FACEBOOK chief Sheryl Sandberg lavished praise on Ireland and the Taoiseach in a significant vote of confidence for the country's economic recovery.
Hours after it was confirmed that the Facebook chief operating officer had become one of the world's youngest billionaires, she enjoyed a face to face meeting with Enda Kenny in the Swiss ski resort of Davos.
As part of the World Economic Forum, Mr Kenny took the opportunity to reassure Facebook that Ireland's corporate tax rate would not change.
And Ms Sandberg later responded with a positive message of her own – describing Mr Kenny as a "brilliant leader of a brilliant country".
Mr Kenny also told Ms Sandberg that he would open Facebook's new headquarters in Dublin's docklands in the autumn.
It has been a good week for the chief operating officer of the world's most popular social-networking service who owns about 12.3 million shares of the company, which finished at a record high of $58.51 in New York on Wednesday.
It contributes to making the 44-year-old one of the youngest female billionaires in the world, according to the Bloomberg Billionaires Index.
Ms Sandberg was not the only famous face who was singing our praises, with Bono also preaching to the great and good.
"Easiest job I do, selling Ireland," he said as he entered the lobby of the hotel close to the World Economic Forum.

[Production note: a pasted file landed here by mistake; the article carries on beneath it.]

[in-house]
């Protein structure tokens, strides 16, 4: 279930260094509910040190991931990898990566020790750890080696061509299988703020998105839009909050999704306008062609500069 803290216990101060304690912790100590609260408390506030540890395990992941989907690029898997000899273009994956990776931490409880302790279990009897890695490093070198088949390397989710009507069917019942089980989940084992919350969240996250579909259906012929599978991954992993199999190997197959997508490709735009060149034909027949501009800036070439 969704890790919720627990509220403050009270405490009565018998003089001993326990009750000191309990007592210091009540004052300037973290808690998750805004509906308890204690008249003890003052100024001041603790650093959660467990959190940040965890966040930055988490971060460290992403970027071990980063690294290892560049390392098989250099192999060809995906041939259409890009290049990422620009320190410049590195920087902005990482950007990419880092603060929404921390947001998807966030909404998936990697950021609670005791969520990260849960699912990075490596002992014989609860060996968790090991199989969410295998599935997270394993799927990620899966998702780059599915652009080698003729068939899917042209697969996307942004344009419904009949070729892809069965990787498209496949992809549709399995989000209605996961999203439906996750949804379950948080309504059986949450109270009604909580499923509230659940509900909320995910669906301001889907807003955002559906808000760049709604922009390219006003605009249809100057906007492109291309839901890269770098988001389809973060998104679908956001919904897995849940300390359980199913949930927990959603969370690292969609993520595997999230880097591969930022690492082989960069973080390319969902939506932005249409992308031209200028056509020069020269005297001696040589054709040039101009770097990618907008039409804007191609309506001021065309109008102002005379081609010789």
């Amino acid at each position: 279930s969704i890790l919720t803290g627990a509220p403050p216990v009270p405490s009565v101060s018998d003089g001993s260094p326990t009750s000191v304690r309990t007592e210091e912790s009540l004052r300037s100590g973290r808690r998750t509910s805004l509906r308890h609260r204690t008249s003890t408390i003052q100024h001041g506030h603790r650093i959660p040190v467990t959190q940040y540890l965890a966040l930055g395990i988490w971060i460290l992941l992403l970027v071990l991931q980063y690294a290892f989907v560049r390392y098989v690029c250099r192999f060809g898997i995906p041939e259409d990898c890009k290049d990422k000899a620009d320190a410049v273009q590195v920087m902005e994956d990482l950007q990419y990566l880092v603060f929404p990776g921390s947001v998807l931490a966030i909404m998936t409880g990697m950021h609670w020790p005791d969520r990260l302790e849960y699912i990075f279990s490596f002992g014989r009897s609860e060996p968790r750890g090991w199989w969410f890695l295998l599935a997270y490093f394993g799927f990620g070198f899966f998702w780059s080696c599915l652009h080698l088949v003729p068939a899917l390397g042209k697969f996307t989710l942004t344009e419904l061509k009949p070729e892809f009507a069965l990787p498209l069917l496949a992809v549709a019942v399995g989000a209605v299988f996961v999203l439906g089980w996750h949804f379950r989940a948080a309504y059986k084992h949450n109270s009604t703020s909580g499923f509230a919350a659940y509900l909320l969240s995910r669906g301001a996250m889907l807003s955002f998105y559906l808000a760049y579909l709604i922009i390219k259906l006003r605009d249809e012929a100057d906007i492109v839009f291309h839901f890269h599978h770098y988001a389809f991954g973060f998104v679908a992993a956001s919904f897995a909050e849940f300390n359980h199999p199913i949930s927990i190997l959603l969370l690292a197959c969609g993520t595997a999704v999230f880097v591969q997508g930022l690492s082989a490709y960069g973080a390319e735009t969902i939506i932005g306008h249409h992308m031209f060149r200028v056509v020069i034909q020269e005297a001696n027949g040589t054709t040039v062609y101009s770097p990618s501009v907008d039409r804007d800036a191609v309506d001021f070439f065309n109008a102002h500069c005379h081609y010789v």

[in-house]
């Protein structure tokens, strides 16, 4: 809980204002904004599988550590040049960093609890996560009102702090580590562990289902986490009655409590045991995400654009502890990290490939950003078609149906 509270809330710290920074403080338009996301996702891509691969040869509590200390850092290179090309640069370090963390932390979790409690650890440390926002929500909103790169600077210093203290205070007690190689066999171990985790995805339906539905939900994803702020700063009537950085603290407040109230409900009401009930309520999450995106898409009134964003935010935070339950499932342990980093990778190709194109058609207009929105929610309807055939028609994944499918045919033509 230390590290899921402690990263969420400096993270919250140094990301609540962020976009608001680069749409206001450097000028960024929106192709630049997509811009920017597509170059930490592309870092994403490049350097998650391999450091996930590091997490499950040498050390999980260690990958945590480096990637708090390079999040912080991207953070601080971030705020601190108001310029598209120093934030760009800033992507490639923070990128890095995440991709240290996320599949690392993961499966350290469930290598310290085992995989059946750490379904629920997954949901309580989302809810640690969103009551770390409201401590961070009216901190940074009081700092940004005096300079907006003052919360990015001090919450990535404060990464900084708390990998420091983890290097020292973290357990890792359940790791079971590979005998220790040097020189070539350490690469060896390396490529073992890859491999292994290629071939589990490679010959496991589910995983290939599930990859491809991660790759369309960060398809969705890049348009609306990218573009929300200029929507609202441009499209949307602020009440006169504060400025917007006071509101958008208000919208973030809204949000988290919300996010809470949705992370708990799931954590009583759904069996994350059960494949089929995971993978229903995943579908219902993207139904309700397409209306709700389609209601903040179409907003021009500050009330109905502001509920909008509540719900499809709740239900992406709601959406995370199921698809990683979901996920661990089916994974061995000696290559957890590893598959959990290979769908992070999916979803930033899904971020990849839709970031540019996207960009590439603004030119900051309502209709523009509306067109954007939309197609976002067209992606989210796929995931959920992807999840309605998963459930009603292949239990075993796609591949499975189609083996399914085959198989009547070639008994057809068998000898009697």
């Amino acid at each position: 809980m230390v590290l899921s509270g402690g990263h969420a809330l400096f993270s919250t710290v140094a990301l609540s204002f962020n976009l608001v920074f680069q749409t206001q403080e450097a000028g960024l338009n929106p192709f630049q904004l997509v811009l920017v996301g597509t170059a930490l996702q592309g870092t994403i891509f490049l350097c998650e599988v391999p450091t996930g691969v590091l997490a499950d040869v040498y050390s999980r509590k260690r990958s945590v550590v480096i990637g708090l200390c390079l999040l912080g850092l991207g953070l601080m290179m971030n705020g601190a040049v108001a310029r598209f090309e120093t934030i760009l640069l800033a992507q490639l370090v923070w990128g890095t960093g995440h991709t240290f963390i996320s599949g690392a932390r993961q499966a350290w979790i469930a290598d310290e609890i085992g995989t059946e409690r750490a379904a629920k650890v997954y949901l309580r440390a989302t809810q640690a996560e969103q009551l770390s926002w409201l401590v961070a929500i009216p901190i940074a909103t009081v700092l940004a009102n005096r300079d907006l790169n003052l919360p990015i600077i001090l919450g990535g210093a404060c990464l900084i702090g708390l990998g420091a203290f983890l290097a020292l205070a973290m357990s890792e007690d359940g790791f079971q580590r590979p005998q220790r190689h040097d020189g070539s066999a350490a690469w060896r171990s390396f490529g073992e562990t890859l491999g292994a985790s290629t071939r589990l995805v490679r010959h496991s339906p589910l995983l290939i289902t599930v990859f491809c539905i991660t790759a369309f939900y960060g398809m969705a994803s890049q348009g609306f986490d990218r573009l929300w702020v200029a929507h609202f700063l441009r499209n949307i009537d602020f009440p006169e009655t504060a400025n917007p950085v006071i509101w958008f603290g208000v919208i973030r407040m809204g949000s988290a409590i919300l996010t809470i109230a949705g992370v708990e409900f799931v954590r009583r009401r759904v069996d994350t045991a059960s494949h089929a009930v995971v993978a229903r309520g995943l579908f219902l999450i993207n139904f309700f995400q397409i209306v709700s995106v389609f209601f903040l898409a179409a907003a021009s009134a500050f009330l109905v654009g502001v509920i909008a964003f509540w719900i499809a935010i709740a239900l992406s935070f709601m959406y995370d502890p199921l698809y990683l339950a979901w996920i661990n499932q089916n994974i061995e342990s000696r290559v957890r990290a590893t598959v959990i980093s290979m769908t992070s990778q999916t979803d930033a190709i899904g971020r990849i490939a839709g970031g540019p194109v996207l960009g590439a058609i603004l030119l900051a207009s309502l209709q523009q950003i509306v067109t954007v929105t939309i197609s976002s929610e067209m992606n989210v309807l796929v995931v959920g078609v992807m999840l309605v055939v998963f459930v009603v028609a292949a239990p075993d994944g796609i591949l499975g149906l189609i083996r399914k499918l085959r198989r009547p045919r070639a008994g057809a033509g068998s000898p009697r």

The U2 star joined Mr Kenny last night to sell Ireland's recovery at a party for business leaders.
The forum brings together business leaders, politicians and a sprinkling of celebrities high in the Swiss Alps.
"It's just great that there is some light at the end of the tunnel," the singer said.
Despite his buoyant mood, the singer warned that there are "still too many leaving, too many here who are hurting".
Bono had also had a private dinner with Ms Sandberg the previous evening, where the U2 front man was also busy selling Ireland's recovery story.
While the Taoiseach spent most of yesterday in intense half-hour talks with executives from companies such as Liberty Global and Adobe, he also took to the stage at an event organised by the forum for delegates where he tried to sell a story of cautious recovery to an international audience.
Speaking alongside European Commission president Jose Manuel Barroso, Mr Kenny tried to emphasise that Ireland's limited recovery had helped other bailout countries such as Greece and Portugal. Moody's decision to upgrade Irish bonds had a knock-on effect that reduced borrowing costs across the eurozone, he added.
Mr Barroso was among those who paid tribute to Ireland yesterday, but warned that Ireland's example was not a solution for other countries. "There is no single model in Europe," he added.
By Thomas Molloy Davos